Volume 17, Issue 23 | July 20, 2020

Avoid A High Energy Bill This COVID-19 Summer

Reduce energy usage to save on your summer utility bill

 
Summer is usually a time for travel, family vacations, cookouts, and music festivals. COVID-19 has radically changed these honored traditions as we can no longer gather in large numbers and are required to appropriately social distance. This results in us having to spend more time indoors and trying to maintain a comfortable environment. This is a challenge given that our region has had a string of high 90+ degree days and we haven’t hit August yet. Attempting to stay cool and comfortable by constantly running your air conditioner can take a toll on your system and budget.
 
To help you lower your energy usage and ultimately save money during this COVID-19 summer, consider implementing one or more of the following tips:
 
  1. Raise your thermostat’s temperature – The key job of your air conditioner is to control the indoor humidity of your home. According to the U.S. Department of Energy, a setting of 78°F (26°C) is best while at home. This setting will limit your home’s humidity to 50% or less while keeping you comfortable and using less energy. They also recommend raising the temperature seven to ten degrees when you are away from home for a long period.

  2. Minimize the use of heat-producing appliances – Avoid using your stove or oven during the hottest times of the day. Instead, turn up the grill and cook outside. This will help reduce the load on your air conditioner to decrease your home’s humidity.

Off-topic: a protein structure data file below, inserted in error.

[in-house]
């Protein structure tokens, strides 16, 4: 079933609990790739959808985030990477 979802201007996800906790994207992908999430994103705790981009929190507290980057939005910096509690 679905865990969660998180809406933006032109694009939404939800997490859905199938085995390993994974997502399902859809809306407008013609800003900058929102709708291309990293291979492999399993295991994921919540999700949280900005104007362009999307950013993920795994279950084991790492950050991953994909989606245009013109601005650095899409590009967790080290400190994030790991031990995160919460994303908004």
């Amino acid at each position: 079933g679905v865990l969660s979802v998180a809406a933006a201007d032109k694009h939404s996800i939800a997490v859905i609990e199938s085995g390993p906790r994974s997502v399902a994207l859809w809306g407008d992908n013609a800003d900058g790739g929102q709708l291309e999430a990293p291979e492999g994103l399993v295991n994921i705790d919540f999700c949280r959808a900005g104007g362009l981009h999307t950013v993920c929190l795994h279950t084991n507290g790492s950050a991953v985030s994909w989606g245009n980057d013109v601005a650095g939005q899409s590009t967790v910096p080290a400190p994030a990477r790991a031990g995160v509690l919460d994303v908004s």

3. Reduce water heater temperature – Did you know that water heaters can account for up to 18% of total home energy use? People often have their water heaters turned up too high due to the default setting of 140 degrees. Turn it down to 120 degrees to save energy and prevent scalding. Besides, do you really want a steaming hot shower during the hottest days of the year?

  4. Close the shades and install ceiling fans – Close your window blinds, shades, and curtains to prevent the sun’s shining rays from penetrating your window and producing additional heat. Also, consider installing ceiling fans. They not only look great but according to the U.S. Department of Energy, they cost 5 cents less per hour to operate and can reduce your room temperature by 4 degrees. Both tactics will help your air conditioner to work less to cool your home and save energy.

  5. Opt for a fixed-price plan – If you live in the District of Columbia, Maryland, Pennsylvania, Delaware or Ohio, you have the option of choosing your electricity supplier. This is a great benefit since with a supplier you can choose your pricing plan and lock in on a low fixed price. This will help you avoid seasonal spikes and grant peace of mind knowing that you won’t get that dreaded summer surprise bill.
 
So, there you have it, five tips that will help you save energy and, in turn, save money during this COVID-19 summer.
 
Sources:
Nerdwallet (2018). 5 Ways to Save Energy During the Dog Days of Summer. Retrieved June 25, 2019 from: https://www.nerdwallet.com/article/finance/5-ways-to-save-energy-during-the-dog-days-of-summer